3. Pare down other commitments to the minimum. I can’t meet a deadline in a crisis and keep pace with my regular schedule. When a situation warrants, I need to clear the deck of everything else. This is why I took a brief blogging sabbatical from Live Write Breathe. I knew my followers were behind me on this, and that meant the world to me. Going forward, I’ll continue posting content to Live Write Breathe, because it’s important to me, but I’ll cut back on other commitments that impact my ability to meet my writing goals.
  4.  It’s possible to write a quality novel in a shorter, more intense, time frame. I probably gave it the same amount of time I would have if I’d stretched the writing over months. I just dallied less. I will say that taking longer is more fun and a lot easier, though. As with all of these lessons learned, this is what helped me. Your mileage may vary.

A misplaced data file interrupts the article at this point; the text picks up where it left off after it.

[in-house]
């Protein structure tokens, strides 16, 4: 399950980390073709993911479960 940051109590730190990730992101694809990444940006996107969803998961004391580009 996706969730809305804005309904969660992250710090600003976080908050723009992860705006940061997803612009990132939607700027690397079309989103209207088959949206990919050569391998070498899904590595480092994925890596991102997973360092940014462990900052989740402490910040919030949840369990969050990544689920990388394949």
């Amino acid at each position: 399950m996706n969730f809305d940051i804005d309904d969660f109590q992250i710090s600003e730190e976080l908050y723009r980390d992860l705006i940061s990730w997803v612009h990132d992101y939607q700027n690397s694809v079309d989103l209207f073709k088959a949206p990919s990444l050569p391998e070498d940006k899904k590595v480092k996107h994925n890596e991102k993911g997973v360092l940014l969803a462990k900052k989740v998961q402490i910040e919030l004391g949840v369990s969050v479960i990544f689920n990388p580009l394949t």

5. Delegating to others who support you can make a huge difference. My family members are the unsung heroes here. They stepped up to help with meals, laundry, and dishes so that I could have two weeks to write without having to take care of mundane tasks. I understand that not everyone has a supportive family network, but there are still ways to subtly delegate, if need be. Now that the crisis is over, I won’t go back to doing everything I did at home before. My family now understands that I need their help to allow time to build my writing career. Thankfully, they are each willing to do their part to make that happen. They actually had a lot of fun cooking (plus we got to eat some interesting meals).